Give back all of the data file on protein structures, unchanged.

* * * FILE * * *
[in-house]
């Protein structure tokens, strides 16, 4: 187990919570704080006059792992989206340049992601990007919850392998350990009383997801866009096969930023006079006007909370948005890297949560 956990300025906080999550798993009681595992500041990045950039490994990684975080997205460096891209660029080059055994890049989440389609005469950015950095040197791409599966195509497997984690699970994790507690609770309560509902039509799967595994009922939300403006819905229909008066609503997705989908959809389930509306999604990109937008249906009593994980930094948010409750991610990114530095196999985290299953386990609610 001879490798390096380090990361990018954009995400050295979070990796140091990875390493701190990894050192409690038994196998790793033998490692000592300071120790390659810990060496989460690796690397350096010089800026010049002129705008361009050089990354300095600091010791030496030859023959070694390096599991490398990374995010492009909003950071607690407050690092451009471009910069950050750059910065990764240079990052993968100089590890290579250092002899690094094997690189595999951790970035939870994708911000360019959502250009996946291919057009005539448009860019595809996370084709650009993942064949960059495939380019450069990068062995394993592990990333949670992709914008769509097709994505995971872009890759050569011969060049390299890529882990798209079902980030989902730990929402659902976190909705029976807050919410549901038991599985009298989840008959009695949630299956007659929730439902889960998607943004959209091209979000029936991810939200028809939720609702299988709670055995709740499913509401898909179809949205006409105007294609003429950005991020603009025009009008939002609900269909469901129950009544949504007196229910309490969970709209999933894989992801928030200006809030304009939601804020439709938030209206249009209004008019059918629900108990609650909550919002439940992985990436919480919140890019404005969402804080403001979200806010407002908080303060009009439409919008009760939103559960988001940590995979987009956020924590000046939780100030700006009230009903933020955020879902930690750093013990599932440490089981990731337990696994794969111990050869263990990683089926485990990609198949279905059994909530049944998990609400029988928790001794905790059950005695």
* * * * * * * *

[in-house]
């Protein structure tokens, strides 16, 4: 187990919570704080006059792992989206340049992601990007919850392998350990009383997801866009096969930023006079006007909370948005890297949560 956990300025906080999550798993009681595992500041990045950039490994990684975080997205460096891209660029080059055994890049989440389609005469950015950095040197791409599966195509497997984690699970994790507690609770309560509902039509799967595994009922939300403006819905229909008066609503997705989908959809389930509306999604990109937008249906009593994980930094948010409750991610990114530095196999985290299953386990609610 001879490798390096380090990361990018954009995400050295979070990796140091990875390493701190990894050192409690038994196998790793033998490692000592300071120790390659810990060496989460690796690397350096010089800026010049002129705008361009050089990354300095600091010791030496030859023959070694390096599991490398990374995010492009909003950071607690407050690092451009471009910069950050750059910065990764240079990052993968100089590890290579250092002899690094094997690189595999951790970035939870994708911000360019959502250009996946291919057009005539448009860019595809996370084709650009993942064949960059495939380019450069990068062995394993592990990333949670992709914008769509097709994505995971872009890759050569011969060049390299890529882990798209079902980030989902730990929402659902976190909705029976807050919410549901038991599985009298989840008959009695949630299956007659929730439902889960998607943004959209091209979000029936991810939200028809939720609702299988709670055995709740499913509401898909179809949205006409105007294609003429950005991020603009025009009008939002609900269909469901129950009544949504007196229910309490969970709209999933894989992801928030200006809030304009939601804020439709938030209206249009209004008019059918629900108990609650909550919002439940992985990436919480919140890019404005969402804080403001979200806010407002908080303060009009439409919008009760939103559960988001940590995979987009956020924590000046939780100030700006009230009903933020955020879902930690750093013990599932440490089981990731337990696994794969111990050869263990990683089926485990990609198949279905059994909530049944998990609400029988928790001794905790059950005695």